For designing our network, we consider the transport and spatial distribution of oxygen and nutrients in cell aggregates. Furthermore, we ensure that the oxygen and nutrient supply can be determined and controlled. Lastly, we characterise their influence on the development and long-term maintenance of organ-like human cell aggregates. By combining engineering with biological principles, and synthetic with biological materials, we aim to create three-dimensional hybrid tissues ex vivo.
Research on the optimal design of tree-like fluidic networks has a long history. However, problems of transport within a network coupled to transport in the external space are still largely unsolved.
We deal with several challenges: characterising flow in geometrically complex networks, combining flow measurements with the visualisation of oxygen supply, integrating light sheet microscopy and flow measurements, and understanding the relationship between flow and tissue supply.
Merging design requirements for the artificial supply network with manufacturing resolution and speed is challenging. Furthermore, post-processing of the filigree, highly-branched supply network as well as its handling and transport are demanding.
Passive transport in microfluidic papers can in principle be used to provide cells with nutrients and oxygen, but is not sufficient to supply tissue of several mm diameter over periods of weeks. Our challenge is to integrate hollow fibres into hybrid papers for the long-term supply of larger cell aggregates.
Research problems are the external oxygen presaturation of the nutrient medium. How can higher oxygen pressures be used for volume-minimal saturators? What are the kinetics of permeation and mass transfer of oxygen for this system? Is there an overpotential or undesirable side reactions in the nutrient medium during internal generation (electrolysis)?
Our project requires the design and construction of a fluidic device that meets several demands: gas- and liquid-tight connections between different materials, non-destructive, light microscopic analyses of cells, connection to oxygen input, and integration of networks of different development stages.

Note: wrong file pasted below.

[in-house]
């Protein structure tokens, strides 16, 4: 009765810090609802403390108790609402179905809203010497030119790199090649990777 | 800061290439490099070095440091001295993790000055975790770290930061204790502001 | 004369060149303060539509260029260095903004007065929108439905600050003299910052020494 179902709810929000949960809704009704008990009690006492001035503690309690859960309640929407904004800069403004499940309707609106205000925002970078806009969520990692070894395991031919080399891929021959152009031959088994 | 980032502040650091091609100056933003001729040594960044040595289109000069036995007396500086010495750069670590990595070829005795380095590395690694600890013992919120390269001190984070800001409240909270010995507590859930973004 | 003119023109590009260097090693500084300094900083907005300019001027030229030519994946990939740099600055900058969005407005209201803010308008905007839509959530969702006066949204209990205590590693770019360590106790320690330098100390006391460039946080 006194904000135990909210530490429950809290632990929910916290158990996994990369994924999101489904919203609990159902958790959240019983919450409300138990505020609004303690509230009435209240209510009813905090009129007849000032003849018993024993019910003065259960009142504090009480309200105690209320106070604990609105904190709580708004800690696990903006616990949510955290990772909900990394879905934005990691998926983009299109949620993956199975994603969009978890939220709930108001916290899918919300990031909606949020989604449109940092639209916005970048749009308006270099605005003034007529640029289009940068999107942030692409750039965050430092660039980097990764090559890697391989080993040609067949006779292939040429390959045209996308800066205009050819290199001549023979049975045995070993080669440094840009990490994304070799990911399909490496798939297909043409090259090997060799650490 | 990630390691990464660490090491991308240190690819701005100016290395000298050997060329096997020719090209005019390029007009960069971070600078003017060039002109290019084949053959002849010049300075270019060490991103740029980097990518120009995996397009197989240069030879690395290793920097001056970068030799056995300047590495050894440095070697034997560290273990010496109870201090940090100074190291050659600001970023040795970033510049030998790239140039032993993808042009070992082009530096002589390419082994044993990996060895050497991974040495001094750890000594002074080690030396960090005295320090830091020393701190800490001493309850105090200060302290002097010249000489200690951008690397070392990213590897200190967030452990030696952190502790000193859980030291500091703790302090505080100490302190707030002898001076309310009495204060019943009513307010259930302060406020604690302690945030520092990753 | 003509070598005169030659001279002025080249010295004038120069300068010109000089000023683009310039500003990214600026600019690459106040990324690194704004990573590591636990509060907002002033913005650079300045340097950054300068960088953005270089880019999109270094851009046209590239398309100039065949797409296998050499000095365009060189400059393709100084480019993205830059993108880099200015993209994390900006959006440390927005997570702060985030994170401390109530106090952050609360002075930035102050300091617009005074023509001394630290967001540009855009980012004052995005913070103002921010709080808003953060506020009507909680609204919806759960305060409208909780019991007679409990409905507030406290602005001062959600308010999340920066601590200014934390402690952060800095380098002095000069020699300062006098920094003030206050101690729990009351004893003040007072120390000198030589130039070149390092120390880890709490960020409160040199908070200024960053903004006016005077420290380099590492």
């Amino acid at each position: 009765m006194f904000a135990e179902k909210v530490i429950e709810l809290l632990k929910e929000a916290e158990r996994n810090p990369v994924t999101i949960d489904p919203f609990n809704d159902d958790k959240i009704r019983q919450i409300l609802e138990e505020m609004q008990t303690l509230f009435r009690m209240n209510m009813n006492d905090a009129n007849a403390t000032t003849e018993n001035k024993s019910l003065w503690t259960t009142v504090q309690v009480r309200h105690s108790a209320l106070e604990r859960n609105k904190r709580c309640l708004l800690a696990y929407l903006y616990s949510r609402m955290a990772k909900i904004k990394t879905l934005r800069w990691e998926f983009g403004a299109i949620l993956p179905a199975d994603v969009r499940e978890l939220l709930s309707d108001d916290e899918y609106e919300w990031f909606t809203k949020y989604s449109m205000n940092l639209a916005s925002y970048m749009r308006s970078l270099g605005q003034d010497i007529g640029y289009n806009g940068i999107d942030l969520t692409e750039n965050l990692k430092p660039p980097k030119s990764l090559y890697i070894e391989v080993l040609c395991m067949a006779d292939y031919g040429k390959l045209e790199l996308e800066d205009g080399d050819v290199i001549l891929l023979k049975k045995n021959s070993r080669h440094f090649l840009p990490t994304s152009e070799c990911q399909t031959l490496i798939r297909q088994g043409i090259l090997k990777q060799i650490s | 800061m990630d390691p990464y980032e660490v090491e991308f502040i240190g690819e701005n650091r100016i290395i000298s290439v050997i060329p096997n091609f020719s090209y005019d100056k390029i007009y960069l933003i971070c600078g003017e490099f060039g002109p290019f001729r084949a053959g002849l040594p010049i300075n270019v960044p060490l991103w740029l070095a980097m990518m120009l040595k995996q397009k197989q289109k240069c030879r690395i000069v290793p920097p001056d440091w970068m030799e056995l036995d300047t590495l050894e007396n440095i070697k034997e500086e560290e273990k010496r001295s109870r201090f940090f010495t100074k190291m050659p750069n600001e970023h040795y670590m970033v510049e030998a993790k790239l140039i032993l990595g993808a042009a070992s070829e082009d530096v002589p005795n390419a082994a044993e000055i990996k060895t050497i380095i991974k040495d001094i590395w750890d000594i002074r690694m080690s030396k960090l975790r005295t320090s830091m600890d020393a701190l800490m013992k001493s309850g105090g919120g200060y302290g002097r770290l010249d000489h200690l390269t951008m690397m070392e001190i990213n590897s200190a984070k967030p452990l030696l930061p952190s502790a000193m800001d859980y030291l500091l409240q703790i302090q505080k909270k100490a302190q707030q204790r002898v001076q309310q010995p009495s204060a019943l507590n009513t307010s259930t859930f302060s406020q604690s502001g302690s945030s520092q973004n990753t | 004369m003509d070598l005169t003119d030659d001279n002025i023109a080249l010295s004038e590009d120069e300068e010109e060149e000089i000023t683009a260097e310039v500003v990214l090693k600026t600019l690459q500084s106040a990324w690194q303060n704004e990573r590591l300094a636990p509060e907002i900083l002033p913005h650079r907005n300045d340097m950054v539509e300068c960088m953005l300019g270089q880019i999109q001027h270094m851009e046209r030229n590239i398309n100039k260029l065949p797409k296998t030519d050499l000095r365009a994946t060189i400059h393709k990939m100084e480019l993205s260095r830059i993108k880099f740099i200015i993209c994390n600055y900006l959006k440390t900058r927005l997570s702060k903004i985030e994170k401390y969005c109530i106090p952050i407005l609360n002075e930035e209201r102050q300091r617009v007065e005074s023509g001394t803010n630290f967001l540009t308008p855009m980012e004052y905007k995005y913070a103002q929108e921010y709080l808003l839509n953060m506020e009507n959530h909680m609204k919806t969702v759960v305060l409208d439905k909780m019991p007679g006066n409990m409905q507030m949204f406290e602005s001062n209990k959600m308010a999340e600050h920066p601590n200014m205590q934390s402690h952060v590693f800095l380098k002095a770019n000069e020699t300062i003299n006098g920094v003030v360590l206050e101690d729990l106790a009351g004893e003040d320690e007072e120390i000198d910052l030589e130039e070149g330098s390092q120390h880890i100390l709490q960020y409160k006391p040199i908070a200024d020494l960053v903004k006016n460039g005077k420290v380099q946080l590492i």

Microgels are composed of cross-linked polymer chains swollen with a solvent. Because of their unique properties, such as deformability, surface morphology or roughness, they are increasingly used for biomedical applications. Microgels are promising components to line the interior surface of the branchy network as coupling agents for endothelial cells.
Our challenge is to identify and develop suitable hydrogels to be combined with cells for the creation of 3D tissue. Moreover, we develop methods for the accurate positioning of cell-hydrogel formulations.
Challenges we face are the development of pre-organised cell aggregates from stem cells and the endothelialisation of artificial network walls.
The major challenges are to establish sample preparation procedures taking into consideration the hybrid nature of the organ-like large cellular systems to be created and the fitting microscopical approaches based on the light sheet microscopy technique and enabling subsequent image analysis.
Main challenges are the automatic 3D reconstruction, calibration of cell models, and the modelling of the growth of cell aggregates as a function of network properties.